You can't hide when it comes to .nz domain names
The Domain Name Commission is participating in the Privacy Commissioner's annual Privacy week and has put together this blog about the .nz query search, registrant personal information and .nz domain name privacy
.nz domain name privacy overview
When a person buys online they usually don’t have to reveal their identity unless say, for example, they are buying a warranty with the goods.
But when it comes to buying a domain name licence on the other hand it’s important a person is contactable for renewal purposes and if technical issues arise. For many though, it may not be obvious that the details provided for registration are then placed on an online searchable register.
When you register a domain name (and are granted a domain name licence) the details that you use will appear in the public-facing .nz Query Service (WHOIS). Why is this?
One of the reasons for the publication of personal details associated with domain names is that it is considered to be in the public interest.
Did you know that the independent advisory group who recently reviewed the .nz rules recommended that names of registrants (domain name holders) should still be available through the .nz query search?
The group noted that it is essential in this digital age that people interact online and that the act of ensuring transparency as to who is the registrant of a domain account in itself promotes accountability for activity related to that domain name.
Currently, a person registering a domain name provides their name, address (including country), phone number and email. Individuals, and those not using the domain name to any significant extent in trade, can apply a privacy option, meaning that only their name and email address will be displayed publicly. This is called the 'IRPO' option (Individual Registrant Privacy Option).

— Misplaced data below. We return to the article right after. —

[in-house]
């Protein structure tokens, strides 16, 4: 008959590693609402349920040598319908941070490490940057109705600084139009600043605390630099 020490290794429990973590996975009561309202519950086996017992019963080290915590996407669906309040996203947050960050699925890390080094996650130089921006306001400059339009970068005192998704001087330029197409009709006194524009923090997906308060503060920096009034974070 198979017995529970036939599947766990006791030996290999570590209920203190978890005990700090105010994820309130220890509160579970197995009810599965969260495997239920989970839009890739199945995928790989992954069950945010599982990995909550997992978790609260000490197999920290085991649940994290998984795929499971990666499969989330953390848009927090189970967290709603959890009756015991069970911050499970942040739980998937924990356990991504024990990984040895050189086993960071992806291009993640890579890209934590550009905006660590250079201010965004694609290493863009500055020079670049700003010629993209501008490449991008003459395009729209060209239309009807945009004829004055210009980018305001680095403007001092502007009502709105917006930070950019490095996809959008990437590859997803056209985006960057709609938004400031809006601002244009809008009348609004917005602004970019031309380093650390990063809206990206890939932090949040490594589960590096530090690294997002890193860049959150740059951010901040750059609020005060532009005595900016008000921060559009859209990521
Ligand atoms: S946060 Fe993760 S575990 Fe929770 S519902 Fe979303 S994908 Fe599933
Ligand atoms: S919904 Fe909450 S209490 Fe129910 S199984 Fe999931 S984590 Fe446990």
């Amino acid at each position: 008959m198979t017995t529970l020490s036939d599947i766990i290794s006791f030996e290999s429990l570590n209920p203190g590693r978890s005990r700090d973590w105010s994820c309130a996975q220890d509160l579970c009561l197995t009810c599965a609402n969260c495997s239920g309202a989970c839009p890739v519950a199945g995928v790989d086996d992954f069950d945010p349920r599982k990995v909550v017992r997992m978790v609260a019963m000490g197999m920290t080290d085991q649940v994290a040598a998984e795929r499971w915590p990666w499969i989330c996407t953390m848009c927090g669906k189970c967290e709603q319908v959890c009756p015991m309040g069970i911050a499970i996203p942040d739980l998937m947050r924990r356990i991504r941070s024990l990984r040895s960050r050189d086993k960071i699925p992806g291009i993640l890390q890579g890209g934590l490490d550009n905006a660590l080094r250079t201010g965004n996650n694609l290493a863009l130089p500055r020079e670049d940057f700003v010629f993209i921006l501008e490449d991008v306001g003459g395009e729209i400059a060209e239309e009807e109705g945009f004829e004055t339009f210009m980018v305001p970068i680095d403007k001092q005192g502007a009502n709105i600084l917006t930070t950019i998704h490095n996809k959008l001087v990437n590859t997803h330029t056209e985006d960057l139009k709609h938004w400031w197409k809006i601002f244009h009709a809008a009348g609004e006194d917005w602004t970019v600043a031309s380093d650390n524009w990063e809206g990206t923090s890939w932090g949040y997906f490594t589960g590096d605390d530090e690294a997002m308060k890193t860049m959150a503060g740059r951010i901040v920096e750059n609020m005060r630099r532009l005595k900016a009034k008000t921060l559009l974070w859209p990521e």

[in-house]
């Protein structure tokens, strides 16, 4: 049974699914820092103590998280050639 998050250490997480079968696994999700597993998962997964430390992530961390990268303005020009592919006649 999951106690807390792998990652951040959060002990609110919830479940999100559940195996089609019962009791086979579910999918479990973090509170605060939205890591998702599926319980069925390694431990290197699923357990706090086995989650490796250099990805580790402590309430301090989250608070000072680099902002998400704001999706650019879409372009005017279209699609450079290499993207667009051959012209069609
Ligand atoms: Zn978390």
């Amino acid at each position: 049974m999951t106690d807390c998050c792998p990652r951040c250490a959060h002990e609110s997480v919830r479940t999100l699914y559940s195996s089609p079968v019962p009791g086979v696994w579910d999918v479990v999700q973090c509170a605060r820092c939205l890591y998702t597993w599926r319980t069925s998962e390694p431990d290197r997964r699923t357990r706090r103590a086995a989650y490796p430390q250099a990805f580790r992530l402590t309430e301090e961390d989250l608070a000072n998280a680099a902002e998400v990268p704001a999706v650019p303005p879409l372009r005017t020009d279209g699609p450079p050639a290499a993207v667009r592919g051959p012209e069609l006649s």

What we find
For the most part, IRPO is used correctly. When monitoring registrant data compliance we on the odd occasion find that instead of giving names the following words are used to register the domain name - “private”, “personal”, “not disclosed”, “none” or “anonymous” instead of individual or business names - this is a no-no.
We also do find that entities that are doing significant trade sometimes apply for the privacy option when the option isn’t available for those in business. It’s designed for individuals.
When we find these things we do outreach work to the registrant and registrar to correct these mistakes.
What we do
As the regulator, the Domain Name Commission provides education on .nz policy and, where required, enforces it. Part of our compliance program has been to improve registrant details.
Our compliance program last year included reaching out to Registrars (who provide services directly to registrants) seeking improvements to recording registrant’s names, which resulted in a significant reduction in invalid registrant names being listed because of a misunderstanding of the privacy option.
This work supports the goal of improving accountability online.
What the future holds
The Privacy Commissioner NZ submitted on the .nz rules review and was generally supportive of there being a register publically available of registrant details, noting that the collection and use of the information needed to be necessary and proportionate.
An option is currently being considered as part of a change to .nz rules that the privacy option be extended to withhold email addresses from the ‘public register’. Emails would still be collected, but would only be distributed in compliance with privacy law. Instead of the WHOIS publication of email addresses, there would be a contact form through which people could contact registrants.
The review of the privacy settings of domain details aims to strike a balance between privacy and accountability and to promote the public interest.
Privacy Week Tip: Domain holders should enter their domain name in the WHOIS and check their listed details. Contact your service provider if you are not listed as the rights’ holder or need to change your details.